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The Seventh Principle (UU Series #8)

This is the last official principle in the Unitarian Universalist Association.  There is an 8th principle being discussed but for the purposes of this series I am going to keep it to the official 7 for the time being.

“Respect for the interdependent web of all existence of which we are a part”

Of all the principles this is actually the easiest for me.  My parents were crucial into my understanding that there was a world outside myself both from an ecological and humanitarian stand point.  If it wasn’t for the opportunities my parents provided me throughout my childhood I may only know about my small suburban Philadelphia environment.

Growing up with two parents who were middle school teachers was definitely a difficult thing since they always seemed to be “teaching” us but now with the wisdom of years I can look back on it and see that it is really their fault that this principle the easiest for me to follow.  Because they were teachers, they also had summers off and it made taking long family vacations easy.  There weren’t really any schedules to work around, any time between mid-June and the end August were fair game for vacations and my parents certainly planned some phenomenal ones.  My dad hated flying (like BA Baracus from A Team level hatred of flying) but didn’t mind driving.  The first few summers of my remembrance we spent the trip sleeping in tents and then around middle school my parents upgraded to a pop up trailer eventually following that all the way up to a 5th wheel (we call this the evolution of camping from roughing it to your own personal hotel room).  There were other trips but I mostly remember camping as a family on some long road trip.  There was the summer we spent three or four weeks up in New England, there was the terrible mosquito hell of Chesapeake, VA; nights where I looked up and thought the stars were touching the ground which was awe inspiring for a suburban kid like me.

There was the trip where my brother and I tried to save the frogs in our tent one particularly rainy night, there was the old cloister where I suddenly realized either my family was really tall (Dad was 6’3″) or historical Americans were really short because we had to keep ducking to go through doorways.  There was the birth of “there might be someone famous buried there” since my mother bought the AAA guidebooks and one of the old churches had some historical figure buried in its graveyard (I don’t remember who and I don’t know if we ever found the grave).  There were trips to Fort McHenry, trips to bang on rocks that rang like bells, there was a farm that had a windmill that could be picked up and rotated to catch more wind, time in Amish country seeing the rolling fields, and so much more.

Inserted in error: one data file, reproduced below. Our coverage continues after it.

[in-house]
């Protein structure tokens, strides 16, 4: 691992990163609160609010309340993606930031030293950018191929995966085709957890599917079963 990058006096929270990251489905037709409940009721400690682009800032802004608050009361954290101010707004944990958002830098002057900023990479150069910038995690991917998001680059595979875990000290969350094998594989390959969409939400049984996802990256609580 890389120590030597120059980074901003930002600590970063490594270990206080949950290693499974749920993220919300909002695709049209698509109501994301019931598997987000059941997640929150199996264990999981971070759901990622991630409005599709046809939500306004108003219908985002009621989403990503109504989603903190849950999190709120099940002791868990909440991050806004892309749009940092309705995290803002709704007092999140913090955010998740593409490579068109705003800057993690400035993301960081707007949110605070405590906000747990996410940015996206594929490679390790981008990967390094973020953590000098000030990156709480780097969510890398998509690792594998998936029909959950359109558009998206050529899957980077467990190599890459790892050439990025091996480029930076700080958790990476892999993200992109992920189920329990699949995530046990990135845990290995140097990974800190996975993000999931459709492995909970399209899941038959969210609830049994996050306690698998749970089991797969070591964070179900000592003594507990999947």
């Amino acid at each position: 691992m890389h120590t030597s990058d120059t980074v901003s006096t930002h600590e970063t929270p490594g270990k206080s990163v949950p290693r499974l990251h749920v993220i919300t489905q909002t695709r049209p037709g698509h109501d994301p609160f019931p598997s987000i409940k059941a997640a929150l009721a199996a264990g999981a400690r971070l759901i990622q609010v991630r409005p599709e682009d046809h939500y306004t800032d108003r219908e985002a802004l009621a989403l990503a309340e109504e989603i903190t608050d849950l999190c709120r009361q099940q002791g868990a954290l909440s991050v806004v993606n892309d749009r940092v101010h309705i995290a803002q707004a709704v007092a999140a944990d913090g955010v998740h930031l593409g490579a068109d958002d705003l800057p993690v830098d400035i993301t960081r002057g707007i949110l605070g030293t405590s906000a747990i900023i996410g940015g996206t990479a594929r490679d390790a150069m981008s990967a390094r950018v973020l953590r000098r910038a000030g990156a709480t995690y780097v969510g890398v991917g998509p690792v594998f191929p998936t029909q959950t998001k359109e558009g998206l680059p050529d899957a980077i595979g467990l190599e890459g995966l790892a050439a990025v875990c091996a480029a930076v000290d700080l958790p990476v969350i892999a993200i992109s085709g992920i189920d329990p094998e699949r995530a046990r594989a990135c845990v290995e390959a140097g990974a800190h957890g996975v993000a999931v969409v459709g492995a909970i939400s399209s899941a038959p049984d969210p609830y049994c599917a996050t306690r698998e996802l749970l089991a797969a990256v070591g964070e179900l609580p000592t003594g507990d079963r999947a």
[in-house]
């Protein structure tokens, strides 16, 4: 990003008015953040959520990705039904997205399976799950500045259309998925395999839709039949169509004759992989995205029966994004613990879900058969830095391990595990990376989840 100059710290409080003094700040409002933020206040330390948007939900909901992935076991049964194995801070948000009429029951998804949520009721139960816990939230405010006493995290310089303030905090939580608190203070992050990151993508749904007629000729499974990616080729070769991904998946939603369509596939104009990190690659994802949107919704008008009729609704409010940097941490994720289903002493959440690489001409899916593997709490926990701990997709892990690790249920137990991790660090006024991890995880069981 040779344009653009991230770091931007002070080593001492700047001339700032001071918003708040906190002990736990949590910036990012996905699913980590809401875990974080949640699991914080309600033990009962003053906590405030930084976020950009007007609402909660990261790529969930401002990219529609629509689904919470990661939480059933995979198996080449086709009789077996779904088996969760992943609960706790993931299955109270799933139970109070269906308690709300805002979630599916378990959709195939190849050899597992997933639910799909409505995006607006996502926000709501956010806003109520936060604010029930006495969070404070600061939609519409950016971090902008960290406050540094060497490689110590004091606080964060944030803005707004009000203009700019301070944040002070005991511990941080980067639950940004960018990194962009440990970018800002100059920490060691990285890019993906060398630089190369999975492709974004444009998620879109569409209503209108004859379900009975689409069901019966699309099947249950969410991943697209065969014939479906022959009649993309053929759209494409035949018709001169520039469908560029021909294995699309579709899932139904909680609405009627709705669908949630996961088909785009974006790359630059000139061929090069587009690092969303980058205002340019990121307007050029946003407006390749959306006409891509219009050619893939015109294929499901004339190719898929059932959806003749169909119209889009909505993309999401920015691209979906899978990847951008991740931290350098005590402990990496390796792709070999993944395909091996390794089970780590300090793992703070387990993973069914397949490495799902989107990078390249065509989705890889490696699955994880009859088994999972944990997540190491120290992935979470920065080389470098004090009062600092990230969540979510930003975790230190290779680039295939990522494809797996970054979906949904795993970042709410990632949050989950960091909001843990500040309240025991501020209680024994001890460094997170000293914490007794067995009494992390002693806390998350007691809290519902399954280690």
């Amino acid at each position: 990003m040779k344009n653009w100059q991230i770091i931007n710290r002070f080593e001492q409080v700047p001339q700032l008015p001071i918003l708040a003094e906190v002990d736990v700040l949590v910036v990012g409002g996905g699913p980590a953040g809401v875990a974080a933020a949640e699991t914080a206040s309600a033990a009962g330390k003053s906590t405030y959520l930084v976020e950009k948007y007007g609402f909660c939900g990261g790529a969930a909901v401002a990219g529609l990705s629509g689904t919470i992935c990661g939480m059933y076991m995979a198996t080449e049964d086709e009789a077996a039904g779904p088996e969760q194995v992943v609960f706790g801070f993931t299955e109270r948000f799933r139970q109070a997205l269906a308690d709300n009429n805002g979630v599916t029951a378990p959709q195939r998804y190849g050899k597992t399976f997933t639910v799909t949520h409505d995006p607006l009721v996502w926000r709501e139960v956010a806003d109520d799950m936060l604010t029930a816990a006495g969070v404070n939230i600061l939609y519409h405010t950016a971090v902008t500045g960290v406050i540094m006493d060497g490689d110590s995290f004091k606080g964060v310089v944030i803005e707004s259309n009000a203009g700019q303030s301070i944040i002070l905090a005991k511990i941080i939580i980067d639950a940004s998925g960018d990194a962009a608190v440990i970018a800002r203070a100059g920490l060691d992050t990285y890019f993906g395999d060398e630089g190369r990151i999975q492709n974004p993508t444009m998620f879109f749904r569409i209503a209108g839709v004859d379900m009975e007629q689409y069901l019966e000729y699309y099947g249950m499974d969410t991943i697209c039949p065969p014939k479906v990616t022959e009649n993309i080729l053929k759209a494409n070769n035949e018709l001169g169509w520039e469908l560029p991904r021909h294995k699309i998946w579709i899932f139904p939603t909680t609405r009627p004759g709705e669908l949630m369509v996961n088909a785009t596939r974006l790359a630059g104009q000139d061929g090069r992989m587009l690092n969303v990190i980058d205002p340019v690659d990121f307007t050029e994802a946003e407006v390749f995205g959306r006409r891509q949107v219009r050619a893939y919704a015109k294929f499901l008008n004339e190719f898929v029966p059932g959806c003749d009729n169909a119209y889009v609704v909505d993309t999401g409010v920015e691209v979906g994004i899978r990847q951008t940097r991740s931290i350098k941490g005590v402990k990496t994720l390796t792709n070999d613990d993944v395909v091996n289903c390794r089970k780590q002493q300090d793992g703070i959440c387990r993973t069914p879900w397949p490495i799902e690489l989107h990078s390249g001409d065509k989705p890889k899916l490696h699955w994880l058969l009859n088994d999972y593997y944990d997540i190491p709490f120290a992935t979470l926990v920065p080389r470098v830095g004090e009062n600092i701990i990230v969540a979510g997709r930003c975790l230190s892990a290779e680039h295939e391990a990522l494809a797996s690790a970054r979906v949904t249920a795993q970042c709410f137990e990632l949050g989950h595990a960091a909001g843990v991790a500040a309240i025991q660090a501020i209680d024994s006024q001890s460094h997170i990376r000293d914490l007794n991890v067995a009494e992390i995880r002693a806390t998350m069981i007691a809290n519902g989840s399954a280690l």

These were the trips where I really started to see that there was a world outside myself and my family.  I didn’t necessarily learn everything, I wasn’t that good at reading the signs when we went places (that was my brother’s job, he has always been a lot calmer and more studious than I am) but I still absorbed that my life was not the same as everyone’s life.  Not only did I learn about other times and ways of life I also got to see more of the world and all the wonderful pieces that go into making it.

We saw waterfalls, we went whale watching, I felt the breeze on my face and saw wildflowers blowing in the wind.  While I may have been great at playing the teen (or pre-teen) angst card during these trips they are truly memories that have imprinted themselves on me, even though I can’t remember all the details.  It gave me a sense that I am not a lone actor on a stage but part of a much bigger production both from an ecological and historical sense.

I remember my dad having a CB in the van and we were always called “Tan Van” when talking with truck drivers; it’s these trips where we were Tan Van and we didn’t know a soul where my world grew beyond my neighborhood.  I know that I am lucky to have had parents who were both willing and able to give me these experiences on my summer break and it makes it all that more important for me to try and give experiences like this to the Munchkin.  As I near the end of my third decade I can truly appreciate the life that has been given to me by those who came before and hope I can do it justice for those who come after.

That growth has allowed me to see the interdependent web not just because I’ve studied it academically but I’ve also seen first hand that there is no “us” and “them” we are all parts of the same world and it’s our job to remember we are a thread in the tapestry of life and nature.

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